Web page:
European Union strives for digital transformation
July 18, 2024

European Union strives for digital transformation

With the 2030 target in mind

The European Commission has released its second comprehensive report on the State of the Digital Decade, assessing the progress towards achieving the ambitious digital objectives set for 2030 under the Digital Decade Policy Programme (DDPP).

This year’s report includes a detailed analysis of the national Digital Decade strategic roadmaps presented by EU member states, outlining their planned measures, actions, and funding to contribute to the European Union’s (EU) digital transformation.

Despite concerted efforts, the Commission’s analysis reveals significant gaps between current achievements and the EU’s lofty ambitions. Key areas requiring substantial improvement include digital skills development, high-quality connectivity, business uptake of Artificial Intelligence (AI) and data analytics, semiconductor production, and support for start-up ecosystems.

The report underscores the EU’s and member states’ critical role in enforcing new legal frameworks, promoting the adoption of digital technologies, and ensuring citizens possess adequate digital skills. It serves as a call to action for member states to significantly increase their digital ambitions, highlighting the importance of this step in the EU’s digital transformation.

It emphasises that achieving Digital Decade goals in digital infrastructure, business digitalisation, skills enhancement, and public service digitalisation is not just important but essential for the EU’s economic prosperity and societal cohesion, underlining their crucial role in shaping the EU’s future.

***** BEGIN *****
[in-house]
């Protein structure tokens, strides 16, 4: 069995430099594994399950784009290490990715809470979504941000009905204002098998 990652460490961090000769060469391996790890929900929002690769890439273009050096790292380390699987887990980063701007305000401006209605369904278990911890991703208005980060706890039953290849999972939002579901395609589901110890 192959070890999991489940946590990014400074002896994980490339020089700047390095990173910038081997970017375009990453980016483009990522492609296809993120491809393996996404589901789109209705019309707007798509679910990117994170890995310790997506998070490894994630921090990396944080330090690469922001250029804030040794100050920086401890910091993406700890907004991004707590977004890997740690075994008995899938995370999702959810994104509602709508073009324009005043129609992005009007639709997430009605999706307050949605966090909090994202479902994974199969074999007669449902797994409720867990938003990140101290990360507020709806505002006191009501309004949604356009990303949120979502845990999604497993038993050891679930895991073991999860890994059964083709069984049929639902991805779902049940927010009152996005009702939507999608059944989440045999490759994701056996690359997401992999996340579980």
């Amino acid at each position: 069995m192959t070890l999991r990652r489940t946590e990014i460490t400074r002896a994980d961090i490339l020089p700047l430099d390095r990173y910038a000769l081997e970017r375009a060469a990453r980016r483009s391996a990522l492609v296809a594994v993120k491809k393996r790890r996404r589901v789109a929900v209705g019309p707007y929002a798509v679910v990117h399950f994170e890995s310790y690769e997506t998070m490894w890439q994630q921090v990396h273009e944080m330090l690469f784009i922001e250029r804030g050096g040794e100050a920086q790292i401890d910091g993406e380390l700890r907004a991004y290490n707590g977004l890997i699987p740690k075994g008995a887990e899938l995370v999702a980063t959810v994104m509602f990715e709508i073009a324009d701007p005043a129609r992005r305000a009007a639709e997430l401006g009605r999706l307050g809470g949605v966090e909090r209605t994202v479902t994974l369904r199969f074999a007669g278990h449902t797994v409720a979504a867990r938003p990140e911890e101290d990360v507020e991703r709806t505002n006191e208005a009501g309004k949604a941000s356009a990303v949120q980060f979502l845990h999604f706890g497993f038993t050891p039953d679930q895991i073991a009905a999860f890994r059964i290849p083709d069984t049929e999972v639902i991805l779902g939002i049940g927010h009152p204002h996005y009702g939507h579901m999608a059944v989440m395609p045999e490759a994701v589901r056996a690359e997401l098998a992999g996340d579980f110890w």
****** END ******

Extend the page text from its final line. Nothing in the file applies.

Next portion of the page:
Significant challenges

The EU faces significant challenges in achieving its connectivity targets outlined in the DDPP. Currently, fibre networks, crucial for delivering gigabit connectivity needed for technologies like AI and IoT, cover only 64% of households.

Similarly, high-quality 5G networks, pivotal for advanced services, reach just 50% of the EU territory. Bridging these gaps requires not just efforts but also concerted and collaborative efforts between member states and the Commission to foster a cohesive Digital Single Market, a key element in achieving the EU’s digital transformation goals.

Moreover, European businesses’ uptake of AI, cloud computing, and big data remains below target. Under current trends, projections suggest that by 2030, only 64% of businesses will use cloud services, 50% will utilise big data, and a mere 17% will adopt AI technologies.

High-quality 5G networks, pivotal for advanced services, reach just 50% of the EU territory. Credit: Robs

To bolster digitalisation efforts, particularly among SMEs and startups, it is imperative to incentivize the adoption of innovative digital tools and increase private investments.

A significant hurdle in the EU’s digital transformation is the uneven distribution of digital technologies beyond major urban centres. Enhancing cooperation at both cross-border and local levels is essential to bridge this digital divide.